Still further, since the Cabinet has at all discussed the issues of IDPs, it is naturally expected that the larger effects should also have been brought into focus. As the crisis has been allowed to linger for so long, the livelihood engagements of the majority of the population have been adversely affected. This effect has been particularly very painfully costly for the poorer sections of the population. This is another issue calling for immediate attention and bringing forth needed interventions.
While the concept of Governance has been briefly defined in quite many interventions in this column earlier, it would be relevant to recall the Six Indicators adopted by the World Bank in the Worldwide Governance Indicators study of which Four are primarily concerned with the quality of delivery of government services – Government Effectiveness, Regulatory Quality, Rule of Law and Control of Corruption, while the other Two measure State of Democracy – Voice and Accountability and Political Stability and Absence of Violence. One can easily assess the existing regime on any of these.
Here we may ask as to why the Government continuously displays wanting so much so that a former Head of the People would ask the present Head to concentrate on identifying what needs to be done and performing on those needs. This is because I am afraid the present regime has a poor understanding of what a Policy is about. A Policy is not what a Minister just makes a statement or a Head of the People just announces inconsistent programmes of action. But there can be no Governance worth the name in the absence of an Understanding of Policy, and Governance is to perform the functions needed to make the Policy a success. So the present government in Manipur should clearly spell out what Understanding of Policy is with them, what are the Policies guiding the present functioning and what are the focused objectives of these.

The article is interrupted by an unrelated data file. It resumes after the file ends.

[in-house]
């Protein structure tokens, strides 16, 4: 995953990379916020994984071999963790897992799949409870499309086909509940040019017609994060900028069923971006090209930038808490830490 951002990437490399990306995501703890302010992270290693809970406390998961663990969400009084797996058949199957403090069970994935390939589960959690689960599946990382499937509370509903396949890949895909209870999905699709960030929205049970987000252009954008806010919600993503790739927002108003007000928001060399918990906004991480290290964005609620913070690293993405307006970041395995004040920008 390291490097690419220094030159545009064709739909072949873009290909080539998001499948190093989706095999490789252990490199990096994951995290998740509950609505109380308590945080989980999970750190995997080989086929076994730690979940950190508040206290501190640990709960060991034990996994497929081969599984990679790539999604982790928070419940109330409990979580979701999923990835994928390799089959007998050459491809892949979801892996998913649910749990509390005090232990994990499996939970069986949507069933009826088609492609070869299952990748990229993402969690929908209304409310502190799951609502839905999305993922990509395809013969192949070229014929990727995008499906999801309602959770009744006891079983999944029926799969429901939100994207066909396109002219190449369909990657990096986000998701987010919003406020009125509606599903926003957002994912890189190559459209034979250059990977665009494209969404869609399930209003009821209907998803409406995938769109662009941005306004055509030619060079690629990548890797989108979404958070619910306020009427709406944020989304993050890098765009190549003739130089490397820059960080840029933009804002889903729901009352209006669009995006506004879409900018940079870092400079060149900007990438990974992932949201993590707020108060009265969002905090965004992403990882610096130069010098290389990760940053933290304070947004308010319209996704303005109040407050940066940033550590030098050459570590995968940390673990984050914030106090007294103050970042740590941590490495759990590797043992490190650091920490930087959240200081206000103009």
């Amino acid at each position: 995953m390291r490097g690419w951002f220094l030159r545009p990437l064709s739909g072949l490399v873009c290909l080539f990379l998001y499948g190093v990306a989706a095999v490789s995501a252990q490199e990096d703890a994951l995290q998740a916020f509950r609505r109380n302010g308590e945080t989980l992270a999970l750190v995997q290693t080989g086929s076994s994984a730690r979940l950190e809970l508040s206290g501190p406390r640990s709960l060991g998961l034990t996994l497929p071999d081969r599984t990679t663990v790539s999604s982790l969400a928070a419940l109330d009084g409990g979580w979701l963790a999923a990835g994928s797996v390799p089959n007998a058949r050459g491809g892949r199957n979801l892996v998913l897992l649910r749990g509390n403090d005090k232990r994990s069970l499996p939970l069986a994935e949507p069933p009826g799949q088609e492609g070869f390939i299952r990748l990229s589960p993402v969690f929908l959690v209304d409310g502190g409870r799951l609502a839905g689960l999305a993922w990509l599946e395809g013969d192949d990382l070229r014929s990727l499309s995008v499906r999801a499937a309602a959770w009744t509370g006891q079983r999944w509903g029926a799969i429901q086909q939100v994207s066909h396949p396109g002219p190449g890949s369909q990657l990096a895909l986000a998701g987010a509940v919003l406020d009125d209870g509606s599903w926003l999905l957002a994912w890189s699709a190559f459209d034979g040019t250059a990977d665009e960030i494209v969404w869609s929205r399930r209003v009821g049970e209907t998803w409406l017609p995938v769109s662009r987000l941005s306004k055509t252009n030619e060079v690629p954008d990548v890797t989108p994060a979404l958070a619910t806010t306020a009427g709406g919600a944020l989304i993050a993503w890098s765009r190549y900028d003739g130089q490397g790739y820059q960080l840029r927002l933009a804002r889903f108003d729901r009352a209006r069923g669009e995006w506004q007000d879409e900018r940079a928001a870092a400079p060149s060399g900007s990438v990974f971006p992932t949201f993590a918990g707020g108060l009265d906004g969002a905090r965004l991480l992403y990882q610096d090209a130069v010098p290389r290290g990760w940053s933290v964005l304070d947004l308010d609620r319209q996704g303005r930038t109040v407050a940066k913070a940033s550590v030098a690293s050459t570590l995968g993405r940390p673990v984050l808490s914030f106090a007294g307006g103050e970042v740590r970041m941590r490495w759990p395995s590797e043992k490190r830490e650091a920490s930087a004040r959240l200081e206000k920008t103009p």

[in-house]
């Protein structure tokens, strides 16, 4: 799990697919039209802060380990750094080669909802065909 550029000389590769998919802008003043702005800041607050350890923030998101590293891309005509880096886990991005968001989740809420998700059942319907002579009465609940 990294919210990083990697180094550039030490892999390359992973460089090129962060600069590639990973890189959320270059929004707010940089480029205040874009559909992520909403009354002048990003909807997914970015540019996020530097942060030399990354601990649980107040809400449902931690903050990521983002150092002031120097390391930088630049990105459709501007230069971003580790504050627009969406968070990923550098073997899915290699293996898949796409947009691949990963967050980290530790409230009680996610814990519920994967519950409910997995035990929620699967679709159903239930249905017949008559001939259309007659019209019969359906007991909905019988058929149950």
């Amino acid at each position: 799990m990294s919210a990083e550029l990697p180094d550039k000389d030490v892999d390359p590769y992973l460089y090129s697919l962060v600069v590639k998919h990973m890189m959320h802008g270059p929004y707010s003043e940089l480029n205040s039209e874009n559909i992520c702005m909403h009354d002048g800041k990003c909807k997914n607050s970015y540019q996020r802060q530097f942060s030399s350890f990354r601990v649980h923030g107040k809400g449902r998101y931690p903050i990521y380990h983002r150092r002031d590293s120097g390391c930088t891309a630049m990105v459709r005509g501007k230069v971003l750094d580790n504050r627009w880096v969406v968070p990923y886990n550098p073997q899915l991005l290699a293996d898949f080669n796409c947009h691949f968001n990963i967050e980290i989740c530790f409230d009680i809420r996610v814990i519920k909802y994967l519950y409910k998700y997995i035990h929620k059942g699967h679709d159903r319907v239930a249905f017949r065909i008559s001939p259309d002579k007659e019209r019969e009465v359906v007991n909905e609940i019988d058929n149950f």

The beauty of Manipur lies in the social conception of progression being founded on Evolutionary Perceptions. This process starting from the Pre-Historic days has created a kind of Social Ethos leading the spirits of progress and interaction. But the present crisis in a context of absence of governance has caused so much damage to the inherited social ethos evolved over the millennia. It is a very critical social period now.

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Imphal Times is a daily English newspaper published in Imphal and is registered with Registrar of the Newspapers for India with Regd. No MANENG/2013/51092